UK's 2012 visa reforms branded 'economic mistake'

Half of UK's fastest growing businesses were co-founded by talent secured under old system, report


A report has called on the UK government to reintroduce the Tier 1 post-study and investor visas to help retain the country's status as a leading destination for foreign entrepreneurial talent.

The post-study visa, which allowed international students to work in the country after graduation for up to two years, and the investor visa, which lowered the threshold for minimum qualifying investment for startups and venture capital funds, were reformed in 2012 in an effort to reduce exploitation of the system.

However, almost half (49%) of the fastest-growing businesses in the UK have at least one foreign-born co-founder, according to The Entrepreneurs Network report, many of which began life as a startup under the old visa system.

Writing a foreword for the report, MP Jo Johnson, said that while governments have acknowledged public concern about the levels of immigration, they have failed to make the positive, evidence-based case for embracing foreign-born talent. He pointed to the university sector where "initially well-meaning" measures to target exploitation of the post-study work visa have ended up being "heavy-handed".

In 2010, figures obtained by the Conservative Party, seen by The Telegraph, suggested the student visa system was letting in large numbers of students from 'fake colleges'. Reportedly, more than 4,000 students were enrolled in schools, colleges and universities which had been refused an official license to sponsor them.

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"The wholesale removal in 2012 of the right of non-EEA students to live and work in the UK for two years after completing their studies was in retrospect a mistake," he said. "This regulation has had a detrimental effect on the UK's competitiveness in the global higher education market and has a particularly damaging effect on graduate entrepreneurs."

According to Johnson, international students face high salary thresholds to stay in the UK. This, he says, "severely hindered" those looking to start their own business or contribute to other startups.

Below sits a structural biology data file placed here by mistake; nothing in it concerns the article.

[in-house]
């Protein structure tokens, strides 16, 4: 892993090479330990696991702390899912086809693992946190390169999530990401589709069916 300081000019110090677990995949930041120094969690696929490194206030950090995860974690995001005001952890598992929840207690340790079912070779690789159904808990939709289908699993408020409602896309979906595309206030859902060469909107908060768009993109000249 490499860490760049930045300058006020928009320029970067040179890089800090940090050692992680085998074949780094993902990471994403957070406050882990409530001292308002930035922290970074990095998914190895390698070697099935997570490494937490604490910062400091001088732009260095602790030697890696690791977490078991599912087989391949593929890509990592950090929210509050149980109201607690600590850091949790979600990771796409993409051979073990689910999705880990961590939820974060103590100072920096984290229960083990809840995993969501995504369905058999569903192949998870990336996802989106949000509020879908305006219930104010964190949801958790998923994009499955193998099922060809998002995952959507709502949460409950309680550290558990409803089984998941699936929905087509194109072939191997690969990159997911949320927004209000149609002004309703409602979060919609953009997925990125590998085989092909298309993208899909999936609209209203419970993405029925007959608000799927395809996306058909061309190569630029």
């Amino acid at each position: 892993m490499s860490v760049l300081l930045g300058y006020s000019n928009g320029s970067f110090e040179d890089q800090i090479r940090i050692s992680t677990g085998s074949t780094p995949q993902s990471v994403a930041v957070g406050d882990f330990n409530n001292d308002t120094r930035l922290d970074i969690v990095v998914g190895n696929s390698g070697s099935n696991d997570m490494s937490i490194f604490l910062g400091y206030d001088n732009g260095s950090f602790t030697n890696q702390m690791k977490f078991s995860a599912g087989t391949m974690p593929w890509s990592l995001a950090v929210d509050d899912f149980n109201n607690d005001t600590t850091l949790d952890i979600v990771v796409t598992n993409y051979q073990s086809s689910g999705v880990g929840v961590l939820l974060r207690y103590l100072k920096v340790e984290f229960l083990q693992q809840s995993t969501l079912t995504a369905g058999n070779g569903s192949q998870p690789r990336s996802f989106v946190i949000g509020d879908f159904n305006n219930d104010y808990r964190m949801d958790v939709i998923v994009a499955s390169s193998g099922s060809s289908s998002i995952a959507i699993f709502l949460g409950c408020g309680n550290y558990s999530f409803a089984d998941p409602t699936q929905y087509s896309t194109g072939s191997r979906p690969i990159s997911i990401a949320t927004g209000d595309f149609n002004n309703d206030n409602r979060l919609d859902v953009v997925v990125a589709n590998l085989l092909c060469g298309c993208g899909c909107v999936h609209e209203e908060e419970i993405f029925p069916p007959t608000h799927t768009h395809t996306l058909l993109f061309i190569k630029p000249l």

Immigrants are disproportionately likely to create unicorns, according to the report, citing examples of foreign-founded household names that have reached a valuation of $1 billion, such as TransferWise, Monzo and Deliveroo.

"It is senseless to deny graduate entrepreneurs the chance to set up their business and invest their talents and energy in the country in which they have studied," he said.

A similar case was made by Dr Miguel Martinez, the co-founder of Signal Media. Having arrived in the UK to study over a decade ago, Martinez used the two years after he graduated to co-found his business. But, as an employer, he found it a more frustrating process.

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The UK has some of the best universities on the planet and they're very close together which makes it easy for us to get access to really good talent," Martinez told IT Pro. "The problem is [with] the way talent and immigration are done. [It's] one of the things that always frustrates me.

"When people reach a PhD, they used to have a year of grace, because of immigration. So, you could basically do whatever you wanted after a year of having a PhD. That was removed and, currently, we are basically training the best people in the world, paying for part of their PhD with taxpayer's money and then telling them they have to leave the country the moment they finish."

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